Valiyaveetil Diju had a lot to say, at the net, when it was time to shake hands with his opponents. His partner Chetan Anand had already left the court, as Diju spoke animatedly to the pair of 16-year-olds from Manipur — Manjit Singh Khwairakpam and Dingku Singh Konthoujam — whom he and Chetan had beaten 16-21, 21-19, 22-20 in the first round men’s doubles match at the Senior Badminton Nationals. The two-time Commonwealth Games medallist had been irked by the teenagers’ repeated denial of their requests to change the shuttle cock. That, and the fact that the pair let slip an 18-12 lead in the third game to lose the tie against the veterans.
“That’s what the Nationals should be about,” says the 36-year-old, just after ending his discussion with the juniors in the players’ waiting area (the referee had asked Diju to vacate the court). “Having seniors talk to and analyse games with juniors is what helps them improve, and a tournament like this offers that kind of meeting.”
The senior-junior interactions this term, in the 82nd edition of the event at the Divisional Sports Complex in Nagpur, has put up an enthralling list as far as older players are concerned – all the big Indians names the sport has to offer have confirmed their participation. The likes of Saina Nehwal, PV Sindhu, Kidambi Srikanth and HS Prannoy – all in the top 15 of the men’s and women’s world rankings – top the roster.
And it’s because of the star cast that the tournament, which had steadily lost its charm, is growing back in stature. The facilities itself have had been meticulously arranged, complete with air conditioning and well-maintained courts.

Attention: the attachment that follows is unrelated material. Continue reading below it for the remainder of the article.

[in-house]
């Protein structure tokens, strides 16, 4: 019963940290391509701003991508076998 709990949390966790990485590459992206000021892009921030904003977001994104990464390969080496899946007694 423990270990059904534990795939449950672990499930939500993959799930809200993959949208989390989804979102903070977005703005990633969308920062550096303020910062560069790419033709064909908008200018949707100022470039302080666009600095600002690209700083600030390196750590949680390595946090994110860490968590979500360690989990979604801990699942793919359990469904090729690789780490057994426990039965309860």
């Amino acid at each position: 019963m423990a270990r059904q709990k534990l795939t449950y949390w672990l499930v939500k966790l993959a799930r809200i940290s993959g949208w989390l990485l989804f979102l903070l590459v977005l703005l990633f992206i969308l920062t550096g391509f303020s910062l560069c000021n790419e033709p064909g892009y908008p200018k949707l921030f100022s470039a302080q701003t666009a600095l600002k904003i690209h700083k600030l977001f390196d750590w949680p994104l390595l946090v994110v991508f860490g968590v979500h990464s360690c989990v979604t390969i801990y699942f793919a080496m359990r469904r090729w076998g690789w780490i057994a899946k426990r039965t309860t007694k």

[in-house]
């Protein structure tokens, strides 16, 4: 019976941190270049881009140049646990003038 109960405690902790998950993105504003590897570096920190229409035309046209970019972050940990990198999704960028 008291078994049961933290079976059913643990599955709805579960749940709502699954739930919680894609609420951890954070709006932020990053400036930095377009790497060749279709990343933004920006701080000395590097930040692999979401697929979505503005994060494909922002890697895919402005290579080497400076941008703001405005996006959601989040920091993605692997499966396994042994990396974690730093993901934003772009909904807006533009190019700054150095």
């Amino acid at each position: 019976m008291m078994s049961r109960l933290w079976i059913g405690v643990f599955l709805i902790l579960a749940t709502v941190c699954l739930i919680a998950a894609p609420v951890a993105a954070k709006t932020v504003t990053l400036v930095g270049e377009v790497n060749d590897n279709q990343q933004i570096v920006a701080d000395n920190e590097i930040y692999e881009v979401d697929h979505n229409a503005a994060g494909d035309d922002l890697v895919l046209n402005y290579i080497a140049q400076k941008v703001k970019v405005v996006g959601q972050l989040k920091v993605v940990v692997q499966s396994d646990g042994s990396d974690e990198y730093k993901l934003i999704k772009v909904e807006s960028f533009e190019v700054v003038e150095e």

“It gives you the feel of an international tournament, and that was the missing piece of badminton’s growth in India,” says Mohammed Siyadath Ullah Siddiqui, a coach at the Gopichand Academy. “The sport has seen rapid improvement with players winning all over. So when the senior nationals becomes a reputable tournament, the game is complete.”
Over the years, top players had overlooked the event in search of ranking points in international tournaments. Nehwal hasn’t competed at the senior nationals since winning back-to-back titles in 2006 and 2007. Sindhu too has been an absentee, after winning the 2011 and 2013 editions. As a result, event organisation had deteriorated.
Diju recalls playing conditions from last year’s edition in Patna. “The lights went off during matches, and there was a half-hour break because of it even during the finals,” he says.
There were also reports of a leak in the ceiling, and smoke detected within the stadium after a power cut.
Prashi Joshi, playing in only her second nationals, came to Nagpur expecting much of the same. “I was surprised when I first walked in to see the courts here. It’s much different, and it makes you feel like putting on your A-game.”
The 17-year-old won her opening match, and is now two wins away from a possible clash with Sindhu or Saina – who have been given pre-quarterfinal entries into the tournament along with the other high-profile players. “That gives us a target of getting to the pre-quarters, to earn the right to play them. Maybe we’ll have some momentum and give them a good fight too,” Joshi adds.
The presence of the big guns has taken the competitive nature of the tournament up a notch. Budding players aren’t playing to win a has-been event anymore. Rather, there is a sense that they’re at an international event, looking for a chance to pull off an upset against the country’s elite.
Manjit and Dingku nearly pulled off one against Chetan and Diju. The teens stayed back in the waiting area, once Diju was done with them, dissecting everything the four-time national champion had told them.
In unison, they agree about the need to keep their focus even when in a winning position. But they aren’t too pleased about the shuttle cock incident. “They wanted us to change it because they thought it was too fast and couldn’t handle it,” says Manjit. “But we were trying to win the match just like they were. So why should we give in?”